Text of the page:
Bradford 0 Swindon 0: Farewell League Two and thanks for the memories

A spectacular season was capped by a match somewhat less so, as Valley Parade played host to the only goalless game in the Football League this weekend. With nothing more than pride to play for, the game itself had somewhat of a pre-season feeling to it, writes Rosie MacGillivray.

Both players and supporters shown that sportsmanship still existed. The Bradford team welcomed their Swindon counterparts onto the pitch before an immaculately performed silence was observed for the 56, who died at Valley Parade 27 years ago. Alan McCormack got the day off as Paolo Di Canio shuffled the defence around to accommodate Nathan Thompson. Jay McEveley moved into the centre, while Paul Caddis switched to left-back.

Thompson’s golden opportunity to impress Di Canio was brought to an abrupt end by a rash Rob Kozluk challenge. Thompson attempted to carry on but with a wince followed every attempted run, tackle or pass.  One man’s misery is another man’s gain as Chris Smith was given a chance of his own to prove his worth.

Against Kyel Reid, Smith’s first challenge in professional was a tough one. As Matt Ritchie drifted in on a regular basis, a lack of pace and fitness combined with nerves left him exposed on occasion, by the tricky winger.

All in all, it was a dull first 45 and only the regular chant of ‘Stand up for the champions’ stopped me from dosing off. Fortunately, Wes Foderingham’s concentration levels bettered mine as he showed good reflexes to save from a Nahki Wells shot. Swindon were unable to get going first-half and Bradford failed to take advantage of a disorganised, makeshift defence. Bradford City’s lack of clinical finishing explained their lowly league position more so than their actual play.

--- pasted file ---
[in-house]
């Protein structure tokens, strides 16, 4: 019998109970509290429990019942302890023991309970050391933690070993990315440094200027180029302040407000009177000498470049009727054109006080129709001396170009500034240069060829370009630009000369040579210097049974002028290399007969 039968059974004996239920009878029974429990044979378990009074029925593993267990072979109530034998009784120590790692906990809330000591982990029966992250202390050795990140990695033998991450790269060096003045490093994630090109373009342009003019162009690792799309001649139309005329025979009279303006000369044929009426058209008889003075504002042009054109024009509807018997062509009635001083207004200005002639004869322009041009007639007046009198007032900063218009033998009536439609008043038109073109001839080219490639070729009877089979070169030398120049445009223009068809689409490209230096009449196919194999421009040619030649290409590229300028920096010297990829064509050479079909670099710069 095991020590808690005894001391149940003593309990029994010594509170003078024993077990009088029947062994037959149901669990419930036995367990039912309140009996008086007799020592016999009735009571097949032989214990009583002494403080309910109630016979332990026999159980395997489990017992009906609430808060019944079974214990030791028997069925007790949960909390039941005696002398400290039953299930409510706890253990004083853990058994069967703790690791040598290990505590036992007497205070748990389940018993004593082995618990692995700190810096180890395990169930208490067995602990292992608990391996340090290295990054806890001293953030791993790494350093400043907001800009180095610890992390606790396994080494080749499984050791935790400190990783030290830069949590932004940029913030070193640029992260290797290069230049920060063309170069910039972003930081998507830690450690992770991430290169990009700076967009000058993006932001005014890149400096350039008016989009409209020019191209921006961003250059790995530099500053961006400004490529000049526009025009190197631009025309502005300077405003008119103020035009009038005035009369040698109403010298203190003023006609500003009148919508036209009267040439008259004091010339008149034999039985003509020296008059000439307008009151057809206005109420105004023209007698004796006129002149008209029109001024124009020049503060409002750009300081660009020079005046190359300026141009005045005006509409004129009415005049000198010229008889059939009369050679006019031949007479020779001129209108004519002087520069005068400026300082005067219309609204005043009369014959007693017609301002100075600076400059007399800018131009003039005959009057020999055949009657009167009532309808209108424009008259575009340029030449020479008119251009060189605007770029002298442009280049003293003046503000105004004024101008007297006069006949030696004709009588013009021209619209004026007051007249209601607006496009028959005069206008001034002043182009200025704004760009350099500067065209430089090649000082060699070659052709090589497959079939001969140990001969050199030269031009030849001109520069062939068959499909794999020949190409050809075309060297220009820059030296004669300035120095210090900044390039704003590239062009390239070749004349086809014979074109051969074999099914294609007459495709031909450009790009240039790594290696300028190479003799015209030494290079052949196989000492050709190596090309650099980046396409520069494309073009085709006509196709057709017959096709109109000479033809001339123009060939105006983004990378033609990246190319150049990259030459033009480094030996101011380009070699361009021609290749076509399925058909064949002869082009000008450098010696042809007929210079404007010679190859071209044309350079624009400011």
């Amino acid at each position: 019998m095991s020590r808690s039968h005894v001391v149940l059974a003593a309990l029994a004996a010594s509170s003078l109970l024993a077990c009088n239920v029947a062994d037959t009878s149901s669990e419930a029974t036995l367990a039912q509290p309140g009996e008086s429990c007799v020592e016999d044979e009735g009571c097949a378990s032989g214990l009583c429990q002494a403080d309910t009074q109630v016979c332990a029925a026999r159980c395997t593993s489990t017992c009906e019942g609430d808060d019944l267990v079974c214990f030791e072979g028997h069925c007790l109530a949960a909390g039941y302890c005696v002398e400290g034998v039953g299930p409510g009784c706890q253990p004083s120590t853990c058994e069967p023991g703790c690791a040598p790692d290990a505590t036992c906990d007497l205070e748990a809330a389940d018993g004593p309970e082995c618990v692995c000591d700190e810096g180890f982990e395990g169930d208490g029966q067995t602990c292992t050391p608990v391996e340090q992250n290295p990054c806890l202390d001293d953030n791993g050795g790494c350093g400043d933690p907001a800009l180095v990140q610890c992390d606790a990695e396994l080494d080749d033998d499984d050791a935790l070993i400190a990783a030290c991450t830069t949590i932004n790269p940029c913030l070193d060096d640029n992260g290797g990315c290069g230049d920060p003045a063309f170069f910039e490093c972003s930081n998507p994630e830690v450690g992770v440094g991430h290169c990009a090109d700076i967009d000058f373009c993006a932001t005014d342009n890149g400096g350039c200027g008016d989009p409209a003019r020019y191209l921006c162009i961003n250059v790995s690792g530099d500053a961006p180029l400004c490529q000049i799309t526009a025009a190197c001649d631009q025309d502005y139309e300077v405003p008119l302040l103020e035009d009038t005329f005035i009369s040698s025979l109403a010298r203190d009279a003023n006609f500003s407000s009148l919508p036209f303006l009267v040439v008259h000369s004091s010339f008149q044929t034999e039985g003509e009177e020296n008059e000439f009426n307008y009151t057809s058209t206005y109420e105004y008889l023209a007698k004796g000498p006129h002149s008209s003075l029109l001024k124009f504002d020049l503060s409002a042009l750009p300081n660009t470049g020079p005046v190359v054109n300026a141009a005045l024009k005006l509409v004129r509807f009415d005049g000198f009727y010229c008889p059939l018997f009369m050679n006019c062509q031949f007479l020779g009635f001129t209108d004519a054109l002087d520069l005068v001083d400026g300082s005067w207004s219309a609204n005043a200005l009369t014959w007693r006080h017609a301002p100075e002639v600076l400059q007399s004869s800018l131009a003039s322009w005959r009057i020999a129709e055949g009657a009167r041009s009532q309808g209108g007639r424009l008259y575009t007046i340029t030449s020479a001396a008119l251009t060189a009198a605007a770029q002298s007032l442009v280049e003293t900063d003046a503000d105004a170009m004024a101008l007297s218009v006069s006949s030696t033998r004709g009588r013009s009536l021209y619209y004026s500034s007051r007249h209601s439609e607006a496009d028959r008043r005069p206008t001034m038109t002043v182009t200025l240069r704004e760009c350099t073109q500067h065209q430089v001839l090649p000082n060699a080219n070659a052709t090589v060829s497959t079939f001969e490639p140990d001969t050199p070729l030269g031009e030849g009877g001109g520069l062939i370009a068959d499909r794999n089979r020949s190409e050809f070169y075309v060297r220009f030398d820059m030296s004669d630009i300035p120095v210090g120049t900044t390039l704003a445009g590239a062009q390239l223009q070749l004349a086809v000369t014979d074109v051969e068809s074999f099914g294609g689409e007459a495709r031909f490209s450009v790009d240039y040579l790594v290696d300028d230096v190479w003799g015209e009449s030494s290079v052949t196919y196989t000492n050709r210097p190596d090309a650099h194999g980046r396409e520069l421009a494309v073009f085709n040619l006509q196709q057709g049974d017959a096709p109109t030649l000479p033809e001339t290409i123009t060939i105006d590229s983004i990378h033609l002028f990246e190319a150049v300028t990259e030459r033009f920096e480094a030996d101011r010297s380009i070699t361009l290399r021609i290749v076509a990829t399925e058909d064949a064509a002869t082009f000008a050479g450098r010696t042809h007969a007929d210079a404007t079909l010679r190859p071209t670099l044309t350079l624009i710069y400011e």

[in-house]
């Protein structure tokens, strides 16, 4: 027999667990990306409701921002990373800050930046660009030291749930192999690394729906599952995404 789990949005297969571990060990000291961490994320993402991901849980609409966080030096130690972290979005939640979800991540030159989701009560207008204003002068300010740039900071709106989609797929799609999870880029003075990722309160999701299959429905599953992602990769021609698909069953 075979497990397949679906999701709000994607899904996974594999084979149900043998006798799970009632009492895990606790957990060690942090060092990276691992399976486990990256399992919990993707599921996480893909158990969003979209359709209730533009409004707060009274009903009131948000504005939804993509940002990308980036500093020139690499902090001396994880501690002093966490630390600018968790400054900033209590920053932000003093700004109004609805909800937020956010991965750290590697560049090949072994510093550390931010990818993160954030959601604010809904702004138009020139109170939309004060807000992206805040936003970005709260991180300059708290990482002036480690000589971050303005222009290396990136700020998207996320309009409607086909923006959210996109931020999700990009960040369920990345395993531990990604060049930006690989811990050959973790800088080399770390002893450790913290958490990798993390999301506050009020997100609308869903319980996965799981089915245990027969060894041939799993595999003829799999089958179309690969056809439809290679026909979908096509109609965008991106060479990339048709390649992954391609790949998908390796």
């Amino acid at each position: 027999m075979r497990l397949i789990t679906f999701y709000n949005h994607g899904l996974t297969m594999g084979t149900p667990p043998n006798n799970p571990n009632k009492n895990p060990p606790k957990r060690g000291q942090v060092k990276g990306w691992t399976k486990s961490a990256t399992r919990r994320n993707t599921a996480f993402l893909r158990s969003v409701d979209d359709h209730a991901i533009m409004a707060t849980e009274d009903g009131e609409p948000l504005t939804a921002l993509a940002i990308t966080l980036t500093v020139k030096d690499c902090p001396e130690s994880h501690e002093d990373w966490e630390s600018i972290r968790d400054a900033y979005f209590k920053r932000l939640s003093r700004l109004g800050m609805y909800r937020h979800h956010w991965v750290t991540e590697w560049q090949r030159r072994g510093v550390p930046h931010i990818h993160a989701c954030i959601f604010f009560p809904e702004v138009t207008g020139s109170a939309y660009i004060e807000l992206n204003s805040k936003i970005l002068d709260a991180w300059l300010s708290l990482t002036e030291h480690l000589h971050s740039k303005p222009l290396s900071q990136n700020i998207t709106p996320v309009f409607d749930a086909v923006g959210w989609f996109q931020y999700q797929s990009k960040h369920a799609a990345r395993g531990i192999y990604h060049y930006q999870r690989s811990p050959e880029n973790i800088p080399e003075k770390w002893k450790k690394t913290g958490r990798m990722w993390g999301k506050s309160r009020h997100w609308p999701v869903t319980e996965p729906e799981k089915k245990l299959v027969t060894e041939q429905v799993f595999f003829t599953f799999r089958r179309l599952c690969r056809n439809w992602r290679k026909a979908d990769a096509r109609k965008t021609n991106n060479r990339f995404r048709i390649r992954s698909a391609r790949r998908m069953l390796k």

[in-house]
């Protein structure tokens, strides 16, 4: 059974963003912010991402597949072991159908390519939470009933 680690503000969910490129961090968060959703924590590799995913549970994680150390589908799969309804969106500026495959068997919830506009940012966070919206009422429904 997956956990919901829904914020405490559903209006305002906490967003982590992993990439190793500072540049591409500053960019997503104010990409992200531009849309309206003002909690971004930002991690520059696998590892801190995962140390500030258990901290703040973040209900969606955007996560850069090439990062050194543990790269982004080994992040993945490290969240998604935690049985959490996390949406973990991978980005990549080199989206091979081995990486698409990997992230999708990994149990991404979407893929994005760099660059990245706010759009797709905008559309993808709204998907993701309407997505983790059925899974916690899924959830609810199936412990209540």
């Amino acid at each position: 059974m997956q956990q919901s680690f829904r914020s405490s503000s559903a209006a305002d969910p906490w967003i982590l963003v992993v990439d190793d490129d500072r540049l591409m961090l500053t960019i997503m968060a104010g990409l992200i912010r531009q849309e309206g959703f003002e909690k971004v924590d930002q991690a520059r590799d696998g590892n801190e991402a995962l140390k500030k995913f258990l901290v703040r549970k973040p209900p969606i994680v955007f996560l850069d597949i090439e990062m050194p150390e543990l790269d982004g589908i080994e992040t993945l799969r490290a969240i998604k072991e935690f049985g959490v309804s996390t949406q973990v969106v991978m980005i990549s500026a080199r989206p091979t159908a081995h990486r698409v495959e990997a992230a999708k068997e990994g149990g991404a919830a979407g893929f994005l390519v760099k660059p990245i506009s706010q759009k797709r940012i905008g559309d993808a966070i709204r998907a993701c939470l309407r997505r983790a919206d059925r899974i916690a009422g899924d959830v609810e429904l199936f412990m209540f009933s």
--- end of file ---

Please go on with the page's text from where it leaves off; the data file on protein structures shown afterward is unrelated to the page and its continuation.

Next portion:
Town came out for a second half with a spring in their step as Matt Ritchie and John Bostock were more involved. However, the promise turned out to be short-lived. Smith continued to struggle against Reid and consequently, swapped with Caddis. Lee Holmes’ tendency to stay out wide allowed him to assist Smith with defensive duties.

The Swindon defence obviously had holiday plans on their minds Wells found Dave Syers with ease but finishing that was so poor, it was criminal ensured he wasn’t to break the deadlock. Credit must also go to Foderingham for his ability to stand up strong and stay big.  Soon after, Syers did find his shooting boots as found the net. However, unsurprisingly the goal was ruled out as Foderingham was clattered following a previous shot. The disallowed lifted the atmosphere as stewards had to in stop the ‘handbags’ from both sets of supporters.

It also sparked some life into the game as Town finally looked interested in ending the season with three points. Miles Storey and Luke Rooney were also introduced in quick succession in place of Ferry and Holmes. Storey showed good awareness to find Ritchie, although the latter never, as he shot when other options were available. Although it is the same selfishness that has seen him score 11 goals this season.

Minutes later, Bostock showed quick feet to skip past City defenders and feed Caddis, whose cross-field pass found Rooney, but he was unable to threaten the goal. Rooney then won a free-kick after he dazzled defenders with his dribbling. While we thought it was close, the reality is Bradford keeper Jon McLaughlin was never challenged.

One final throw of the dice saw a blatant handball but somehow, a penalty wasn’t given. A quite staggering decision and had it been a higher-profile game, it would have been shown time and time again. It was just as well nothing was counting on the game. My frustration at the penalty not being given soon transfers to witnessing a seat being thrown my way from someone above.

While the game wasn’t all that, post-match celebrations more than made up for it. Di Canio used his powers to hush a 1000-strong travelling support, who were at first slightly bemused to see everyone sat on the pitch. No-one was expecting to hear a chorus of ‘stand up for the champions’ from the players. It showed a club full of togetherness and unity – pure class.

It’s just a shame Di Canio didn’t enjoy being thrown in the air as much. Far from a classic, but the same can’t be said for this season. Farewell League Two and thanks for the memories.

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